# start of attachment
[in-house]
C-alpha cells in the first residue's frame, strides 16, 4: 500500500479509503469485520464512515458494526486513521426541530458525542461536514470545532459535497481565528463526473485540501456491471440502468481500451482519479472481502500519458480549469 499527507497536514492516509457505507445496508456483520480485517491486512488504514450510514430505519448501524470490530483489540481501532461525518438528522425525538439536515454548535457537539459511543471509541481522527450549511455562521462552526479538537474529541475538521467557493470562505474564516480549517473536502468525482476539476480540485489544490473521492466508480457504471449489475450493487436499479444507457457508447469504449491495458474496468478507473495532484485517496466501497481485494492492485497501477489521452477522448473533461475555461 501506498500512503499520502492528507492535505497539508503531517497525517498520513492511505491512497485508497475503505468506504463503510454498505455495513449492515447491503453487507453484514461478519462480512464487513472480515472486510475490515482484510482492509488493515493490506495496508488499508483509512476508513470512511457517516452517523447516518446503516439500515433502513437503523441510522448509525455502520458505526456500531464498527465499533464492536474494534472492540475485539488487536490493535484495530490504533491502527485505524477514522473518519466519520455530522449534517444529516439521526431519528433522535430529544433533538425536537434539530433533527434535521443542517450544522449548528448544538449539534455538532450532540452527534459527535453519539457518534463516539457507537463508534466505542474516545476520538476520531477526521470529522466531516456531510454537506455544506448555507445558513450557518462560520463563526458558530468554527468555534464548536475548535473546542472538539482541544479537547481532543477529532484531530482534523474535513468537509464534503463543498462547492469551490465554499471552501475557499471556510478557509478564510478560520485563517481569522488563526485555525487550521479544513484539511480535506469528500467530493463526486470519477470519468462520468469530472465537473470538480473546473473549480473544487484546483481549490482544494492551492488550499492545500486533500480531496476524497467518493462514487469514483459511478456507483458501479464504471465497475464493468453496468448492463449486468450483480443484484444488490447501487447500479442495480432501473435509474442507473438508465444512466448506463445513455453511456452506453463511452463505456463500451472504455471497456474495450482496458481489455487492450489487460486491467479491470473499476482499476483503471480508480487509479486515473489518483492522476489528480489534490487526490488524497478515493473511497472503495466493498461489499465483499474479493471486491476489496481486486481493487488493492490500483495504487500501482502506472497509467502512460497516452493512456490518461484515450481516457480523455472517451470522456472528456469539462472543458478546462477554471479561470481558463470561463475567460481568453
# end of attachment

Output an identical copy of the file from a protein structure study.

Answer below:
[in-house]
C-alpha cells in the first residue's frame, strides 16, 4: 500500500479509503469485520464512515458494526486513521426541530458525542461536514470545532459535497481565528463526473485540501456491471440502468481500451482519479472481502500519458480549469 499527507497536514492516509457505507445496508456483520480485517491486512488504514450510514430505519448501524470490530483489540481501532461525518438528522425525538439536515454548535457537539459511543471509541481522527450549511455562521462552526479538537474529541475538521467557493470562505474564516480549517473536502468525482476539476480540485489544490473521492466508480457504471449489475450493487436499479444507457457508447469504449491495458474496468478507473495532484485517496466501497481485494492492485497501477489521452477522448473533461475555461 501506498500512503499520502492528507492535505497539508503531517497525517498520513492511505491512497485508497475503505468506504463503510454498505455495513449492515447491503453487507453484514461478519462480512464487513472480515472486510475490515482484510482492509488493515493490506495496508488499508483509512476508513470512511457517516452517523447516518446503516439500515433502513437503523441510522448509525455502520458505526456500531464498527465499533464492536474494534472492540475485539488487536490493535484495530490504533491502527485505524477514522473518519466519520455530522449534517444529516439521526431519528433522535430529544433533538425536537434539530433533527434535521443542517450544522449548528448544538449539534455538532450532540452527534459527535453519539457518534463516539457507537463508534466505542474516545476520538476520531477526521470529522466531516456531510454537506455544506448555507445558513450557518462560520463563526458558530468554527468555534464548536475548535473546542472538539482541544479537547481532543477529532484531530482534523474535513468537509464534503463543498462547492469551490465554499471552501475557499471556510478557509478564510478560520485563517481569522488563526485555525487550521479544513484539511480535506469528500467530493463526486470519477470519468462520468469530472465537473470538480473546473473549480473544487484546483481549490482544494492551492488550499492545500486533500480531496476524497467518493462514487469514483459511478456507483458501479464504471465497475464493468453496468448492463449486468450483480443484484444488490447501487447500479442495480432501473435509474442507473438508465444512466448506463445513455453511456452506453463511452463505456463500451472504455471497456474495450482496458481489455487492450489487460486491467479491470473499476482499476483503471480508480487509479486515473489518483492522476489528480489534490487526490488524497478515493473511497472503495466493498461489499465483499474479493471486491476489496481486486481493487488493492490500483495504487500501482502506472497509467502512460497516452493512456490518461484515450481516457480523455472517451470522456472528456469539462472543458478546462477554471479561470481558463470561463475567460481568453